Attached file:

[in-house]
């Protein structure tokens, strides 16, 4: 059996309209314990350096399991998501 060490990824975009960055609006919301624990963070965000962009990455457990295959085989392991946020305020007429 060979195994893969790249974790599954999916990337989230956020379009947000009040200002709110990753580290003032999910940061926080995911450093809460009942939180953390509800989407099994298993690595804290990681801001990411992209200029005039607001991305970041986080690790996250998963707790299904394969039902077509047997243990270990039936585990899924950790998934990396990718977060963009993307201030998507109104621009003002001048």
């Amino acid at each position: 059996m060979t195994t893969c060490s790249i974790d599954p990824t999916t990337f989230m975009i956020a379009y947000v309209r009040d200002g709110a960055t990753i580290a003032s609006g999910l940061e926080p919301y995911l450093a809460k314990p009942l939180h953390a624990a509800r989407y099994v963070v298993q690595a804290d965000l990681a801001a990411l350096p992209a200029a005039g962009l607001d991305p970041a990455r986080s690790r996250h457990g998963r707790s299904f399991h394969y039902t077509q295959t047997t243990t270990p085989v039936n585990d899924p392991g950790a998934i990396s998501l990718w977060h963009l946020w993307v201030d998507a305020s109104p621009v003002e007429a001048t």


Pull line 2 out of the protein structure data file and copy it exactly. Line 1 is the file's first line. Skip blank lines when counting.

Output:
């Protein structure tokens, strides 16, 4: 059996309209314990350096399991998501 060490990824975009960055609006919301624990963070965000962009990455457990295959085989392991946020305020007429 060979195994893969790249974790599954999916990337989230956020379009947000009040200002709110990753580290003032999910940061926080995911450093809460009942939180953390509800989407099994298993690595804290990681801001990411992209200029005039607001991305970041986080690790996250998963707790299904394969039902077509047997243990270990039936585990899924950790998934990396990718977060963009993307201030998507109104621009003002001048």